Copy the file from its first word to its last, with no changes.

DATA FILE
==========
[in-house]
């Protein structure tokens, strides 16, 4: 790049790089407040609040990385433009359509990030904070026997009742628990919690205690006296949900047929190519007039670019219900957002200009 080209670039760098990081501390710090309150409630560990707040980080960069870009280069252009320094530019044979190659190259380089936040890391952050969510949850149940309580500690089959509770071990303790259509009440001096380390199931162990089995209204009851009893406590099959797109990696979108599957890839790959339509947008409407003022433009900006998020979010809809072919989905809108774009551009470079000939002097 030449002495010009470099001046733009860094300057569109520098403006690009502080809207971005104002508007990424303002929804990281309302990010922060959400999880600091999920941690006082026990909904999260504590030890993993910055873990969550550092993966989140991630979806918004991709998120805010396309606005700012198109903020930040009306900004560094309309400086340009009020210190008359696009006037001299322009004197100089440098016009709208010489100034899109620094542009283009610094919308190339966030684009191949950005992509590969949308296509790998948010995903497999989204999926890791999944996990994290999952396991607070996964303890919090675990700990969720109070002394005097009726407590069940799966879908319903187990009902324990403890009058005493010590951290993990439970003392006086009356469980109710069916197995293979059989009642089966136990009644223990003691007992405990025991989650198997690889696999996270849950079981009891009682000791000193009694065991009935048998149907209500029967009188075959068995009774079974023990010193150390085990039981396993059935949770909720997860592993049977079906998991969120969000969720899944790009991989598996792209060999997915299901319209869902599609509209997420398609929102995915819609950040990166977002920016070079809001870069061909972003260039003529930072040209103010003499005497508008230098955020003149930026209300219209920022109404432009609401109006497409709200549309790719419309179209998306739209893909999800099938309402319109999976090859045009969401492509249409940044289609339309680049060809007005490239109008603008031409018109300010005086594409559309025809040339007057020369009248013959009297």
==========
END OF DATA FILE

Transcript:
[in-house]
């Protein structure tokens, strides 16, 4: 790049790089407040609040990385433009359509990030904070026997009742628990919690205690006296949900047929190519007039670019219900957002200009 080209670039760098990081501390710090309150409630560990707040980080960069870009280069252009320094530019044979190659190259380089936040890391952050969510949850149940309580500690089959509770071990303790259509009440001096380390199931162990089995209204009851009893406590099959797109990696979108599957890839790959339509947008409407003022433009900006998020979010809809072919989905809108774009551009470079000939002097 030449002495010009470099001046733009860094300057569109520098403006690009502080809207971005104002508007990424303002929804990281309302990010922060959400999880600091999920941690006082026990909904999260504590030890993993910055873990969550550092993966989140991630979806918004991709998120805010396309606005700012198109903020930040009306900004560094309309400086340009009020210190008359696009006037001299322009004197100089440098016009709208010489100034899109620094542009283009610094919308190339966030684009191949950005992509590969949308296509790998948010995903497999989204999926890791999944996990994290999952396991607070996964303890919090675990700990969720109070002394005097009726407590069940799966879908319903187990009902324990403890009058005493010590951290993990439970003392006086009356469980109710069916197995293979059989009642089966136990009644223990003691007992405990025991989650198997690889696999996270849950079981009891009682000791000193009694065991009935048998149907209500029967009188075959068995009774079974023990010193150390085990039981396993059935949770909720997860592993049977079906998991969120969000969720899944790009991989598996792209060999997915299901319209869902599609509209997420398609929102995915819609950040990166977002920016070079809001870069061909972003260039003529930072040209103010003499005497508008230098955020003149930026209300219209920022109404432009609401109006497409709200549309790719419309179209998306739209893909999800099938309402319109999976090859045009969401492509249409940044289609339309680049060809007005490239109008603008031409018109300010005086594409559309025809040339007057020369009248013959009297």